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Johann Rupert Slams Bluebell’s Proposals Ahead of Richemont AGM – WWD

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Richemont chairman Johann Rupert has urged Richemont’s shareholders to vote against the appointment of luxury veteran and activist Francesco Trapani to the board, citing his history with competitor LVMH Moët Hennessy Louis Vuitton, and describing him as an “inappropriate” candidate.

As reported, the activist investor Bluebell Capital Partners wants to install its cofounder Trapani, formerly chief of Bulgari and of the watch and jewelry division at LVMH, as the representative of the “A” shareholders on the board of Richemont with the aim of adding value to the Geneva-based luxury group.

Bluebell’s proposal will be put to a vote at Richemont’s AGM in Geneva on Sept. 7.

In the medium term, Bluebell would like to reshape Richemont and is lobbying for wider changes, including a strategic focus on hard luxury. The activist investor believes that, with certain changes, it could double its share price in the medium term.

Richemont shares were trading at 114.65 Swiss francs in mid-morning on Aug. 15. The company’s market capitalization is 59.85 billion Swiss francs.

Bluebell has described Trapani as “an undisputable leader in the jewelry and global and luxury goods industry with an exemplary track record.” It has said that having Trapani on the board would “significantly improve” Richemont’s governance, and contribute to the long-term success of the company.

In a detailed letter to shareholders, Rupert said that Bluebell has a relatively small stake in Richemont, parent of brands including Cartier, Van Cleef & Arpels, and Dunhill, and lacks the “legitimacy to represent all ‘A’ shareholders on the board.”

Rupert described Trapani as an “inappropriate candidate for election,” adding that he is “not independent, as he has a long history of close relationship with the LVMH group and its main shareholder.”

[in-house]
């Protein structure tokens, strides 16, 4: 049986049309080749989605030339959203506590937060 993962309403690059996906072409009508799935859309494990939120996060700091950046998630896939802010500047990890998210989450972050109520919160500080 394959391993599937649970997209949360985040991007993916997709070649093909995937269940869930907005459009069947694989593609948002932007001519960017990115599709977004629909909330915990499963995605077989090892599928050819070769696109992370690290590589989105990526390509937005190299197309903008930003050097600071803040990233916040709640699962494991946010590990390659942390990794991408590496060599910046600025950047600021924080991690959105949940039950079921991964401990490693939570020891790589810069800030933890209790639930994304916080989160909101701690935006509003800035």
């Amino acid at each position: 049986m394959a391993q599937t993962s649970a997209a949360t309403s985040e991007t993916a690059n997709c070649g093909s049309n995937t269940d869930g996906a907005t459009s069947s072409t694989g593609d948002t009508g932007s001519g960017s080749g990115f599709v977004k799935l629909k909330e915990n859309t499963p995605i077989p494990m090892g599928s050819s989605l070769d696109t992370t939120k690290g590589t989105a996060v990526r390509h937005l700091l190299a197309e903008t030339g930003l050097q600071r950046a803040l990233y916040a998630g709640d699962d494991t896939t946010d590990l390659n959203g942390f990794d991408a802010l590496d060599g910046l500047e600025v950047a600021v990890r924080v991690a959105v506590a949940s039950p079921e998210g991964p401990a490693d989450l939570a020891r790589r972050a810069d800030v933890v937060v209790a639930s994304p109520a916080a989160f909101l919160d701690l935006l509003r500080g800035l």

“LVMH is one of our company’s key competitors. The board may not responsibly recommend to shareholders to let a person who has a long history of association with that group – as well as a personal relationship with that group’s main shareholder – become a director of our company and intervene in our company’s decision-making process,” Rupert said.

Richemont’s chairman reminded shareholders that Trapani was CEO of Bulgari when it agreed to be acquired by LVMH in 2011, and later served as chairman and CEO of LVMH’s Watches and Jewelry division from 2011 through 2014.

Trapani also sat on LVMH’s board of directors from 2011 through 2016 and worked as an advisor to LVMH’s Chairman and CEO Bernard Arnault from 2014 through 2016. Trapani resigned from Tiffany’s board in November 2019, the day after LVMH acquired the U.S. jewelry giant.

Bluebell, which has been lobbying for change across a variety of industries and companies, including Hugo Boss, first tabled its request earlier this month. Trapani is a cofounder of Bluebell, although he no longer has shares, or operational involvement, in the company.